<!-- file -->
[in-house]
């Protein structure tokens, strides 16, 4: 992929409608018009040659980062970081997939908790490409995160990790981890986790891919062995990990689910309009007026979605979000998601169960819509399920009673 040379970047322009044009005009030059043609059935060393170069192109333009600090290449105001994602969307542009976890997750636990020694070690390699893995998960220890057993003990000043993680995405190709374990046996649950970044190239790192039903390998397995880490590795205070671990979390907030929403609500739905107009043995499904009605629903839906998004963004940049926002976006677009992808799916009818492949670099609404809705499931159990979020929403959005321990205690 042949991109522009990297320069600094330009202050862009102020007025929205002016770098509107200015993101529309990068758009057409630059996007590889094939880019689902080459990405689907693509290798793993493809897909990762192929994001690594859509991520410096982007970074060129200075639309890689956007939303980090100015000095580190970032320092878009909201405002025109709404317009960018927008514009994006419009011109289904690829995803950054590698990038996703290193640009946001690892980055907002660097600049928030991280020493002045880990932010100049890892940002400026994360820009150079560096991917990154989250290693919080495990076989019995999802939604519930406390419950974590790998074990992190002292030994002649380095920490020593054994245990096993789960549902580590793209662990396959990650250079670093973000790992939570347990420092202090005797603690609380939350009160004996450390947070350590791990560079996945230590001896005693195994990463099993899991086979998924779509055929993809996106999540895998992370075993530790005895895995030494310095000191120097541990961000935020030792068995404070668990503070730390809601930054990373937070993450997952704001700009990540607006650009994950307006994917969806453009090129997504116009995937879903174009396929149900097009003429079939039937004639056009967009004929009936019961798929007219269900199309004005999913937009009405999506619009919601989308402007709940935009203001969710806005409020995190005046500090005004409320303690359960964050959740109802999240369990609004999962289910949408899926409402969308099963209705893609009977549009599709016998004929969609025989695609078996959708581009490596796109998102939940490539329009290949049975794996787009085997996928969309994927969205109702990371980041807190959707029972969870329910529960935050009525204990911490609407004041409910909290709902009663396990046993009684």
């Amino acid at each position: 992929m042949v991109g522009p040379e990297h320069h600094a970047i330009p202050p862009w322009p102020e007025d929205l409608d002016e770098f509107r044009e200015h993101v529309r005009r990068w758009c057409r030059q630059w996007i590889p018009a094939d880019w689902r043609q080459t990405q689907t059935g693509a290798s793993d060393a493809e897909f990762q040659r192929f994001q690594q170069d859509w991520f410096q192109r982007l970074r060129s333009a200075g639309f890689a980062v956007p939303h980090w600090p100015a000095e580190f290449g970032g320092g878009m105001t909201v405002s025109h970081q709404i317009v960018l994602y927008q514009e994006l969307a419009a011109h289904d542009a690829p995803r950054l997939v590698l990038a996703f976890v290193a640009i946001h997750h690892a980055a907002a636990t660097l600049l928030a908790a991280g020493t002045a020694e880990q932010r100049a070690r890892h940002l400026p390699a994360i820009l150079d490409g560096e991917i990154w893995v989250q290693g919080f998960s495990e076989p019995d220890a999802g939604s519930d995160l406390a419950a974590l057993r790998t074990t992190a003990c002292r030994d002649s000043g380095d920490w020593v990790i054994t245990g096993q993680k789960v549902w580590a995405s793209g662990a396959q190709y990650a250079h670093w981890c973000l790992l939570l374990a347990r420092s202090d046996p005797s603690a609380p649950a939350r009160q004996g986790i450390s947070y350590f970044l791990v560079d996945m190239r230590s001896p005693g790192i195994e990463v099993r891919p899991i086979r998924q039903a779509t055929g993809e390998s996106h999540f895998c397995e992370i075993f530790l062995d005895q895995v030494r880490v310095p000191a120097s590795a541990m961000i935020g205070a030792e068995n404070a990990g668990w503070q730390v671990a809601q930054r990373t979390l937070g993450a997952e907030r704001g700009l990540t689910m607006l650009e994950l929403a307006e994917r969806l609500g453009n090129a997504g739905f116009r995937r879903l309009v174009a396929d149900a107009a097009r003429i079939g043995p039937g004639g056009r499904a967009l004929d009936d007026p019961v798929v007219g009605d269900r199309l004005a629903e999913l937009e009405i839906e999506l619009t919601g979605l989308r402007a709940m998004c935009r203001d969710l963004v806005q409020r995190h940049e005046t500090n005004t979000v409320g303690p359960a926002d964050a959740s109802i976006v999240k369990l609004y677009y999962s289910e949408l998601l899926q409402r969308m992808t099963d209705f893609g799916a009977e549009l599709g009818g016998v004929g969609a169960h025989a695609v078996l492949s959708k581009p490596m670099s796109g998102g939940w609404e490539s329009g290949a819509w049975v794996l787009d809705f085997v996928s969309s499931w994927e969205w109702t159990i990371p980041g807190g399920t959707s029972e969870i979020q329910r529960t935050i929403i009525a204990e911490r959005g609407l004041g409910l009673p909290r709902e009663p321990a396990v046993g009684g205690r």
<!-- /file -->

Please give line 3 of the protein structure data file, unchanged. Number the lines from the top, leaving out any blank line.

């Amino acid at each position: 992929m042949v991109g522009p040379e990297h320069h600094a970047i330009p202050p862009w322009p102020e007025d929205l409608d002016e770098f509107r044009e200015h993101v529309r005009r990068w758009c057409r030059q630059w996007i590889p018009a094939d880019w689902r043609q080459t990405q689907t059935g693509a290798s793993d060393a493809e897909f990762q040659r192929f994001q690594q170069d859509w991520f410096q192109r982007l970074r060129s333009a200075g639309f890689a980062v956007p939303h980090w600090p100015a000095e580190f290449g970032g320092g878009m105001t909201v405002s025109h970081q709404i317009v960018l994602y927008q514009e994006l969307a419009a011109h289904d542009a690829p995803r950054l997939v590698l990038a996703f976890v290193a640009i946001h997750h690892a980055a907002a636990t660097l600049l928030a908790a991280g020493t002045a020694e880990q932010r100049a070690r890892h940002l400026p390699a994360i820009l150079d490409g560096e991917i990154w893995v989250q290693g919080f998960s495990e076989p019995d220890a999802g939604s519930d995160l406390a419950a974590l057993r790998t074990t992190a003990c002292r030994d002649s000043g380095d920490w020593v990790i054994t245990g096993q993680k789960v549902w580590a995405s793209g662990a396959q190709y990650a250079h670093w981890c973000l790992l939570l374990a347990r420092s202090d046996p005797s603690a609380p649950a939350r009160q004996g986790i450390s947070y350590f970044l791990v560079d996945m190239r230590s001896p005693g790192i195994e990463v099993r891919p899991i086979r998924q039903a779509t055929g993809e390998s996106h999540f895998c397995e992370i075993f530790l062995d005895q895995v030494r880490v310095p000191a120097s590795a541990m961000i935020g205070a030792e068995n404070a990990g668990w503070q730390v671990a809601q930054r990373t979390l937070g993450a997952e907030r704001g700009l990540t689910m607006l650009e994950l929403a307006e994917r969806l609500g453009n090129a997504g739905f116009r995937r879903l309009v174009a396929d149900a107009a097009r003429i079939g043995p039937g004639g056009r499904a967009l004929d009936d007026p019961v798929v007219g009605d269900r199309l004005a629903e999913l937009e009405i839906e999506l619009t919601g979605l989308r402007a709940m998004c935009r203001d969710l963004v806005q409020r995190h940049e005046t500090n005004t979000v409320g303690p359960a926002d964050a959740s109802i976006v999240k369990l609004y677009y999962s289910e949408l998601l899926q409402r969308m992808t099963d209705f893609g799916a009977e549009l599709g009818g016998v004929g969609a169960h025989a695609v078996l492949s959708k581009p490596m670099s796109g998102g939940w609404e490539s329009g290949a819509w049975v794996l787009d809705f085997v996928s969309s499931w994927e969205w109702t159990i990371p980041g807190g399920t959707s029972e969870i979020q329910r529960t935050i929403i009525a204990e911490r959005g609407l004041g409910l009673p909290r709902e009663p321990a396990v046993g009684g205690r």